Open-Handed Greetings | Judge Lane Smith

Open-Handed Greetings | Judge Lane Smith

I talk to students about what judges do and the rule of law. Sometimes, we talk about American history and their questions can range from whimsical to probing. 

Q. Judge Smith, why do the people in England drive on the other side of the road. Clay (a fourth-grade student).

A. During the Middle Ages, most people rarely traveled any distance from where they were born. Most of them lived, worked, and died within a few miles of their birthplace.

Roadways started as footpaths between villages, and robbers often preyed on travelers when they reached isolated areas. Guns did not yet exist, and people defended themselves using knives or swords in hand-to-hand combat.  

Most humans are right-handed, and the people who traveled these paths wanted to free up their dominant hands to fend off criminals approaching from the opposite direction. They accomplished this by walking on the lefthand side of the roadway.

This tradition stuck after horses, and then cars became the standard modes of travel. Thus, in England, drivers still travel in the left lane toward their desired direction.

Many of our traditions arose from safety concerns. Over time, men habitually greeted one another by shaking their right hands. Doing this assured both greeters of the other’s good intentions–that neither was about to knife the other! Likewise, people waved hello by showing open-palmed hands to demonstrate they were not holding weapons, ready to strike.


Q. Judge Smith, how come so many Civil War soldiers had beards, mustaches, and long sideburns? Tom (eighth-grade student).

A. Most nineteenth-century soldiers had facial hair, and few were clean-shaven. Back then, not shaving made sense for three reasons.

Many could not afford razor blades and shaving cream. Others lacked mirrors, and it was harder to shave with straight blades if they couldn’t see their faces. Also, before antibiotics, shaving was dangerous due to the risk that cuts would become infected. Many soldiers decided it was better to be hairy than infected or dead.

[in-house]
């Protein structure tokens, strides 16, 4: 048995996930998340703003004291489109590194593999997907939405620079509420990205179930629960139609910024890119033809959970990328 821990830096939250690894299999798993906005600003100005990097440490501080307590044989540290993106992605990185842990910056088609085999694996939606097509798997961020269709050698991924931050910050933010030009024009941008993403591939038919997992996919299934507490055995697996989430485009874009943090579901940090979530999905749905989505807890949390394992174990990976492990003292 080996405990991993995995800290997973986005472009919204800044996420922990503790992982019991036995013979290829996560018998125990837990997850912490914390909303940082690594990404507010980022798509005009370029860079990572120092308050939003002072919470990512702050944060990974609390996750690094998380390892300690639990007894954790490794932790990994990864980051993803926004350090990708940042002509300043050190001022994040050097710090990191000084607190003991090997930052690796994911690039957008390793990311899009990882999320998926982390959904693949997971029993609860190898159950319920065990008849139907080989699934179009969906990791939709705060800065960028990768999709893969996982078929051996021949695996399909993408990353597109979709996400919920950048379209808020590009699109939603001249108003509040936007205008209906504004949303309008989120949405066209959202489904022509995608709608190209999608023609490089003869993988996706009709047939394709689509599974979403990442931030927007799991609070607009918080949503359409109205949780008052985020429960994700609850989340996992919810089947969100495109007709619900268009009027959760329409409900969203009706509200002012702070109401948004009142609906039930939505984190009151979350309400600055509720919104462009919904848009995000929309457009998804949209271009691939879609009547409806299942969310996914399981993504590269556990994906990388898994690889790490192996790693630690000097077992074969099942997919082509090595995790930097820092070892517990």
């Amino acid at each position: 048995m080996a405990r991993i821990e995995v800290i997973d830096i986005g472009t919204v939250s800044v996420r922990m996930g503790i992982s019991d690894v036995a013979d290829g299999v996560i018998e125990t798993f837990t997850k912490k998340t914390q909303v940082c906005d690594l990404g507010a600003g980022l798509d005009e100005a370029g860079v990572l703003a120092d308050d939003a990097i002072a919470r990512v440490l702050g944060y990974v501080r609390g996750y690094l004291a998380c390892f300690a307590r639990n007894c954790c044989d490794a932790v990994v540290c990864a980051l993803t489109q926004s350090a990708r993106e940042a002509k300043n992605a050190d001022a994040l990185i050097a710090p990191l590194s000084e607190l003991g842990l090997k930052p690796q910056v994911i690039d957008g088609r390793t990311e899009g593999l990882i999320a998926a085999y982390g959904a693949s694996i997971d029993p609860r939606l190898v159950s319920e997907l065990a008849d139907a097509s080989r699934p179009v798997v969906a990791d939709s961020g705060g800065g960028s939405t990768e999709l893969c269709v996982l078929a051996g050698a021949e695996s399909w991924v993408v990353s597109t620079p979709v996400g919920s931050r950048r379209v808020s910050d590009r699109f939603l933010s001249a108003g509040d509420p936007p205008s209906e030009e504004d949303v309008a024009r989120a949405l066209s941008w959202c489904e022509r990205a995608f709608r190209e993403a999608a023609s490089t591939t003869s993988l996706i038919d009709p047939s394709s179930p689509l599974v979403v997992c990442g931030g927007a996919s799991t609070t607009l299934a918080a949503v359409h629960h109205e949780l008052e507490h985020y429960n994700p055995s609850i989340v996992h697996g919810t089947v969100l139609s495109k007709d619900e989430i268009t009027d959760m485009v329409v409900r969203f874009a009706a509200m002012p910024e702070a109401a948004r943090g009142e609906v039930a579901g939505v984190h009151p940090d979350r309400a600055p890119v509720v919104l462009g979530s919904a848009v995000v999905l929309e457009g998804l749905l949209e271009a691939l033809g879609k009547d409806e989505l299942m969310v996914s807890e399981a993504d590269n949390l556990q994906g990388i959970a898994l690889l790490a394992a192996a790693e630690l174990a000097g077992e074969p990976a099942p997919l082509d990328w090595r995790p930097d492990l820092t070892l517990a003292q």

Q. Judge Smith, have you ever sentenced anyone to death, and do you think the death sentence is justified? Mattie (a high school senior).

A. Death penalty cases are complex and require special training for judges and trial lawyers. I completed four days of death penalty training in May.

I have not sentenced anyone to death. If I must make that call, I will follow the law, assured that the appellate courts will review my work.

Judges do not make public policy, and they should not try to steer it. Thus, it is not up to me to justify the death penalty. Look instead to the Florida legislature and Congress.

If you have strong feelings about the death penalty, inform yourself, speak up, and vote.

The Honorable J. Layne Smith is a Circuit Judge, bestselling author, and public speaker. Send your questions to

10 Responses to "Open-Handed Greetings | Judge Lane Smith"

  1. I’ve actually thought a lot about the poor choices presented to the minority population of clear and reasonable citizens (the conservatives) time and time again.
    Keeping in mind odds are we will have a conservative government at some point in the future. However none of us will be alive 157 years from now to see it.
    That is the reality and background of my voting plan going forward.

    The Plan:
    Pick out the 2 front runners and out of those 2 you shall think long and hard, do your research, and determine which of the 2 front runners is the stupidest.
    Then thats it! You must vote for the most stupid of the 2 front runners.

    “Why Snidely you are asking should we not vote for the smartest of those 2??? Thats just against all logic.”

    Let me explain the logic using Daily and Dozier.
    1. You will never live long enough to vote for a conservative so just forget that right now.
    2. You know both of the front runners are corrupt. Come on be honest with yourself you know this.
    3. Voting for the stupid one gives us the chance of some random Federal investigation scooping the stupid one up in an investigation not necessarly even related to the stupidest one.

    So heres how I will vote for Mayor:
    Daily is too smart to get caught and I have already identified Dozier as being the stupidest of the 2 and most likely to get caught doing something against the law.
    So therefore I shall cast my vote for Dozier and pat myself on the back when the next developer gives her another new more expensive house for a political/business inappropiate business deal. And she gets busted.
    Yep using my great plan of logic I suggest we all vote Dozier For Mayor.

    ps its a shame it has come to this, but think about it, if you are a true conservative and dont want to just throw away your vote on some clown who wont win – or even worse just dont vote at all for Mayor – Snidely’s Plan Of Action is all that makes sense.